Pictures are really important to me, and I'm sorry to say I usually judge a book or a blog by its pictures, even if the recipes are superb. If you're like me, all I can say is don't worry. The pictures on FoodGazer are clear, colourful and of good quality, so you can even zoom them up to full screen. Hello!?! That's amazing. To check it out, click here.

PS: The reason the pictures are kind of meh, is that I had these for lunch with my (Israeli!) friend M., and they were thus shot in the freezing school courtyard, which, I discovered, is not a nice place to photograph.

Israeli Schnitzel Sandwich
Original recipe by © Marion Fløysvik

2 rustic baguette halves, sliced in two (see recipe below)

2 large or 4 small schnitzels (see recipe below)
2 tbsp. red skhug (see recipe below)
4 tbsp. basil pesto 
2 medium-sized tomatoes, sliced
1/2 small red onion, sliced
Two handfuls of salad or lettuce

Top two baguette halves with the basil pesto, and the remaining two halves with the red skhug. Place two-three schnitzel cutlets on the bottom half of each baguette, and top each with lettuce, red onions and tomatoes. Cover with top half of baguette.
Original recipe by © Marion Fløysvik

4 chicken cutlets or
4 pork chops, de-boned
2 eggs, beaten
250 g. flour
250 g. bread crumbs
Salt and pepper
Dash of paprika
Vegetable oil

1.You'll want the chicken cutlets/pork chops to be thin. I usually just place the cutlets/chops on a chopping board, cover them with plastic wrap and pounce them thin using a rolling pin. I suppose the more traditional method is by using a mallet, but go with what you have - no need to buy fancy equipment.

2.In three separate shallow dishes, place flour with salt and pepper, eggs and bread crumbs mixed with paprika. Coat each cutlet/chop with flour (make sure you shake of any excess, you don't wnat too much flour!), dip in eggs, then dredge in bread crumb mixture. Reserve.

3.Heat the oil in a frying pan over medium-high heat. Working in batches, add cutlets and cook on both sides until golden brown.

Red Skhug
Recipe from here

25 g. dry ground chillis
3-4 garlic cloves, minced
75 g. coriander leaves, dry or fresh
1 tsp. ground cumin
1/2 tsp. black pepper
1 tsp. ground cardamom seeds
Pinch of ground cloves
1/4 tsp. salt

Ground in a food processor, until a paste texture is reached. Add a little water/oil if needed.

Israelsk schnitzelsmørbrød
Original oppskrift av © Marion Fløysvik

2 steinbakte småbaguettar, delte i to

2 store eller 4 små schnitzlar (sjå oppskrift nedanfor)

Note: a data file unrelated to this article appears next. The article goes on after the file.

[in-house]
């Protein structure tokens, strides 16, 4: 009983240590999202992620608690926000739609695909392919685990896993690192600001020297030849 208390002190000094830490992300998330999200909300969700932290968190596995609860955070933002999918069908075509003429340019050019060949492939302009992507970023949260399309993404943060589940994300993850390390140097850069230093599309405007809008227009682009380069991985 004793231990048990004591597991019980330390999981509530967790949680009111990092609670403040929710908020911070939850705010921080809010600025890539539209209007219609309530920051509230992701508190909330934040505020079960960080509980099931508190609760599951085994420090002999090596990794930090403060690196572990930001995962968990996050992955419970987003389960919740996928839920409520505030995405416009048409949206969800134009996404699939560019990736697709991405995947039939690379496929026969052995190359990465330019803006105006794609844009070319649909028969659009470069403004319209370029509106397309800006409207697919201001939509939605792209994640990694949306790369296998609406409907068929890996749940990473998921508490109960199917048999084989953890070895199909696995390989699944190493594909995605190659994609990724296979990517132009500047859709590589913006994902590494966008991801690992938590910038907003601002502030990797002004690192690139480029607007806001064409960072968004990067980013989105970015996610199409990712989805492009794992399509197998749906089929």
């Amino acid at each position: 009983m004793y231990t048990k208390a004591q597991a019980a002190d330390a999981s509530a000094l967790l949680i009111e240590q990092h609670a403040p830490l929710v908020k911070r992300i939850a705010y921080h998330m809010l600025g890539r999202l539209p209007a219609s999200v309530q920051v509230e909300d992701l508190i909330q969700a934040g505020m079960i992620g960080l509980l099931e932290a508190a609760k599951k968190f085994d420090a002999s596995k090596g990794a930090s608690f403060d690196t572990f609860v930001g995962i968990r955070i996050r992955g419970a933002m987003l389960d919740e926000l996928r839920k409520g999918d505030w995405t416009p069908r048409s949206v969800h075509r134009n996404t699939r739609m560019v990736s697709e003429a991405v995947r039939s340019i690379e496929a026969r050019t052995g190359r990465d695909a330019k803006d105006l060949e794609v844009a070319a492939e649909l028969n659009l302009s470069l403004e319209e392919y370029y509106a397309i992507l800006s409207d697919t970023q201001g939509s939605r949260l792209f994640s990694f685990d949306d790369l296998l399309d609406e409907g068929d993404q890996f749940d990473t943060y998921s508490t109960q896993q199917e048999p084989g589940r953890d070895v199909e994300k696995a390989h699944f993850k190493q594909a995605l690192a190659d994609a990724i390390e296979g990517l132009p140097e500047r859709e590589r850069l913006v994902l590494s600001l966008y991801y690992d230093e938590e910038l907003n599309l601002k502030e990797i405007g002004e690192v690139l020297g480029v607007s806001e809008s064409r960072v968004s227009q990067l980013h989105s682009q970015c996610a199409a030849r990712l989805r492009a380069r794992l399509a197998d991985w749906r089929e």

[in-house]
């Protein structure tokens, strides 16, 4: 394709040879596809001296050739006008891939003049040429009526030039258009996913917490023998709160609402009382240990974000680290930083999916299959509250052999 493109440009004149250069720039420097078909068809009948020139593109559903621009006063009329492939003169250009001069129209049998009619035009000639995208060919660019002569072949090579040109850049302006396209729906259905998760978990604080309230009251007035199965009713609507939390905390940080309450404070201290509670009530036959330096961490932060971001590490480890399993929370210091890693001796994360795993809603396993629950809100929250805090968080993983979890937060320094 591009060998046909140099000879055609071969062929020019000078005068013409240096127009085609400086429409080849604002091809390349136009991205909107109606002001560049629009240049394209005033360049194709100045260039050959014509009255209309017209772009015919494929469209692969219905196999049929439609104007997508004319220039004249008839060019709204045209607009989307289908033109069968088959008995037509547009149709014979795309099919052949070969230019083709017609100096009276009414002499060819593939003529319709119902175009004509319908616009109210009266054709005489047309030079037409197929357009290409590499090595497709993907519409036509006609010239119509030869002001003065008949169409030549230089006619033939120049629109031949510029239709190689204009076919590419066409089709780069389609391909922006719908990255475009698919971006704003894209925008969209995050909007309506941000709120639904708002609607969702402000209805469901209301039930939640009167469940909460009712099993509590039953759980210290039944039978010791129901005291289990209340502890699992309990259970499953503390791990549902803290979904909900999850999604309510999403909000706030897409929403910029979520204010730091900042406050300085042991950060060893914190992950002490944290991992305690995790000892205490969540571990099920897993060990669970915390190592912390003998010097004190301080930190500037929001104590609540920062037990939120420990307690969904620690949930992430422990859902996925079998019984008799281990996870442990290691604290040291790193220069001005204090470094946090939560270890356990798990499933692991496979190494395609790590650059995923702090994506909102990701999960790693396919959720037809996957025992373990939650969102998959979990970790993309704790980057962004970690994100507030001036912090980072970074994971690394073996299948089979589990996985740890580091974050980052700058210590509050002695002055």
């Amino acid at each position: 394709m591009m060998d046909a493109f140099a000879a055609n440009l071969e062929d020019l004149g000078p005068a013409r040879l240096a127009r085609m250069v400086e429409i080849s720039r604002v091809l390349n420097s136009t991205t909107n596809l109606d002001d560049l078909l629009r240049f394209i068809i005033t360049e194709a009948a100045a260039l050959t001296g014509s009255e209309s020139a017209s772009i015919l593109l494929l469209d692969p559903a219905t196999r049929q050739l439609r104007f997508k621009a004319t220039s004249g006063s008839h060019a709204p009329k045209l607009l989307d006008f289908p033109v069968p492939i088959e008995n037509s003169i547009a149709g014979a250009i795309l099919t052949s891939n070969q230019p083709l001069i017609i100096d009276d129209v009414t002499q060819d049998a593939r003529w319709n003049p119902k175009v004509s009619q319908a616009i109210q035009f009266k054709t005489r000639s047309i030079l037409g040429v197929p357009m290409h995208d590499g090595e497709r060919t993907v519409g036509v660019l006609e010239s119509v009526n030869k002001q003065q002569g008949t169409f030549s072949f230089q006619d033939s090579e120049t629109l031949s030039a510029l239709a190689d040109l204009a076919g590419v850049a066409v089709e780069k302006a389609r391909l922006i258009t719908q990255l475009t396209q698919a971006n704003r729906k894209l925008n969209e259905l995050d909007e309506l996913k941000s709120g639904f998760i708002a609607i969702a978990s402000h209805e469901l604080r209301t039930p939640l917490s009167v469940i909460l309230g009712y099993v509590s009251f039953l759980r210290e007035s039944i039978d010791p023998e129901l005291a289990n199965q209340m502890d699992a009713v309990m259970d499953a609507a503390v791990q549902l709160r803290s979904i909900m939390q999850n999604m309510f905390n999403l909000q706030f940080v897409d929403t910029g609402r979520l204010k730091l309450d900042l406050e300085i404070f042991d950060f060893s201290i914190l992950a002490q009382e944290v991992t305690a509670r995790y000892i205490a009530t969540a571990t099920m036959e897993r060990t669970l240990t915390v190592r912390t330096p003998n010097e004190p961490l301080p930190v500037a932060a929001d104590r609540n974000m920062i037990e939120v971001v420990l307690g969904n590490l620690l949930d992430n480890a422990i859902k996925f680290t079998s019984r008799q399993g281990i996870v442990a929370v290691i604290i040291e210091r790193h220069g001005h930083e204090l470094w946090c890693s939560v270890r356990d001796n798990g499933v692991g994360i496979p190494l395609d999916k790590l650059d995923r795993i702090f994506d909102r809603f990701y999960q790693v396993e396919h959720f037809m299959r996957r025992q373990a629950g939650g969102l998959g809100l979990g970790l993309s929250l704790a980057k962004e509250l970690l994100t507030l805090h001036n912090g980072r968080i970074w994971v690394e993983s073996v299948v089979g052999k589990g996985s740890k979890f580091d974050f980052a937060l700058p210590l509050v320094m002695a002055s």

2 ms. raud skhug (sjå oppskrift nedanfor)
4 ms. basilikumspesto 
2 middelstore tomatar, i skiver
1 liten raudlauk, i skiver
To handfull salat eller bladsalat

Smør dei nedre baguettedelane med basilikumspesto. Smør så dei to øvre baguettedelar med raud skhug. Legg to-tre schnitzldelar på den nedre baguettedelen. Ha på grønsakene til slutt og legg baguettedelane saman.

Original oppskrift av © Marion Fløysvik

4 kyllingfiletar eller
4 sommarkotelettar, utan bein
2 egg, vispa lett
250 g. mjøl
250 g. brødsmular
Salt and pepar
Litt paprikapulver
Vegetabilsk olje

1.Kyllingfiletane/sommarkotelettane må vera tynne, omlag 0.5 cm tjukke. Eg plar å leggja kjøta på ei skjerefjøl, dekka dei til med plastfolie, og banka dei flate med eit kjevle. Du kan sjølvsagt bruka ei matklubbe òg, men om du ikkje har bruk for ei elles, er det ikkje noko poeng i å kjøpa nytt utstyr.

2.Ha mjøl med salt og pepar, egg og brødsmular med paprikapulver i tre forskjellige skåler. Vend kjøtet i mjølet fyrst, og så i egga. Pass på at kjøtet ikkje har for mykje mjøl på seg. Vend kjøtet i brødsmulane til slutt.

3.Varm opp olja i ei steikepanne over medium-høg varme. Steik schnitzeldelane på begge sider til dei er gyldenbrune.

Red Skhug
Oppskrift tatt frå her

25 g. tørr chilli
3-4 kvitlauksfedd, knuste
75 g. ferske korianderblad
1 ts. kummin
1/2 ts. svart pepar
1 ts. kardemommepulver
Litt nellik
1/4 ts. salt

Bland alt saman i ein matprosessor. Ha i litt olje, og bland saman til ei tjukk røre. 

3 comment (s):

爸爸 said...

Fortunately she brought the leftovers back from school. Delicious!

M said...

this is really the best and most filling lunch Ive had in looong!
and I like the pictures, eventhough they "terrorized" us.. :P

Marion said...

Arragh those ruddy photos! ;) Toda and 谢谢 to you both!